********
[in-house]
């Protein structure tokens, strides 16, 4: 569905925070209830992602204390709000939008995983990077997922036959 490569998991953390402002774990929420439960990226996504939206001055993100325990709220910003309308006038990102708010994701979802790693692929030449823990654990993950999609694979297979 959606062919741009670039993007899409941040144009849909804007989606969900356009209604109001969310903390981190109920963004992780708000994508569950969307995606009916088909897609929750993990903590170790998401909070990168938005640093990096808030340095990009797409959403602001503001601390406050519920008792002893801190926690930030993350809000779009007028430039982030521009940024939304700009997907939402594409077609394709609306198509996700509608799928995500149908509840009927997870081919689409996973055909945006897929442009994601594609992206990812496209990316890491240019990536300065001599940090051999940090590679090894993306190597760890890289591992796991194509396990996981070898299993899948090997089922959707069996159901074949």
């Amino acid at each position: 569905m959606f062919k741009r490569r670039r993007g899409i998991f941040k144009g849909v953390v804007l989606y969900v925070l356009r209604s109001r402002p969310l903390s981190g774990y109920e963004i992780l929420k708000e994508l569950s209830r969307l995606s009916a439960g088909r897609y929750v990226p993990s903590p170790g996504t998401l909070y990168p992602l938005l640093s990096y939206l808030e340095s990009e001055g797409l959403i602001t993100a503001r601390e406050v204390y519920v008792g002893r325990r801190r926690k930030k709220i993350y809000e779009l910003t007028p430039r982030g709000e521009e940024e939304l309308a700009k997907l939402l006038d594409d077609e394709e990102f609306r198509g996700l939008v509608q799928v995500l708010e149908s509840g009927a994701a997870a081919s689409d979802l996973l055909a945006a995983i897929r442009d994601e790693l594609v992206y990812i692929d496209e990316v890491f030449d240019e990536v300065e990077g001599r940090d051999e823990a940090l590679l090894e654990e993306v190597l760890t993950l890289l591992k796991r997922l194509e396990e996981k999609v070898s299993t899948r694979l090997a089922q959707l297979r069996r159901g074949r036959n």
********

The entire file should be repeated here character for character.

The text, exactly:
[in-house]
């Protein structure tokens, strides 16, 4: 569905925070209830992602204390709000939008995983990077997922036959 490569998991953390402002774990929420439960990226996504939206001055993100325990709220910003309308006038990102708010994701979802790693692929030449823990654990993950999609694979297979 959606062919741009670039993007899409941040144009849909804007989606969900356009209604109001969310903390981190109920963004992780708000994508569950969307995606009916088909897609929750993990903590170790998401909070990168938005640093990096808030340095990009797409959403602001503001601390406050519920008792002893801190926690930030993350809000779009007028430039982030521009940024939304700009997907939402594409077609394709609306198509996700509608799928995500149908509840009927997870081919689409996973055909945006897929442009994601594609992206990812496209990316890491240019990536300065001599940090051999940090590679090894993306190597760890890289591992796991194509396990996981070898299993899948090997089922959707069996159901074949």
């Amino acid at each position: 569905m959606f062919k741009r490569r670039r993007g899409i998991f941040k144009g849909v953390v804007l989606y969900v925070l356009r209604s109001r402002p969310l903390s981190g774990y109920e963004i992780l929420k708000e994508l569950s209830r969307l995606s009916a439960g088909r897609y929750v990226p993990s903590p170790g996504t998401l909070y990168p992602l938005l640093s990096y939206l808030e340095s990009e001055g797409l959403i602001t993100a503001r601390e406050v204390y519920v008792g002893r325990r801190r926690k930030k709220i993350y809000e779009l910003t007028p430039r982030g709000e521009e940024e939304l309308a700009k997907l939402l006038d594409d077609e394709e990102f609306r198509g996700l939008v509608q799928v995500l708010e149908s509840g009927a994701a997870a081919s689409d979802l996973l055909a945006a995983i897929r442009d994601e790693l594609v992206y990812i692929d496209e990316v890491f030449d240019e990536v300065e990077g001599r940090d051999e823990a940090l590679l090894e654990e993306v190597l760890t993950l890289l591992k796991r997922l194509e396990e996981k999609v070898s299993t899948r694979l090997a089922q959707l297979r069996r159901g074949r036959n």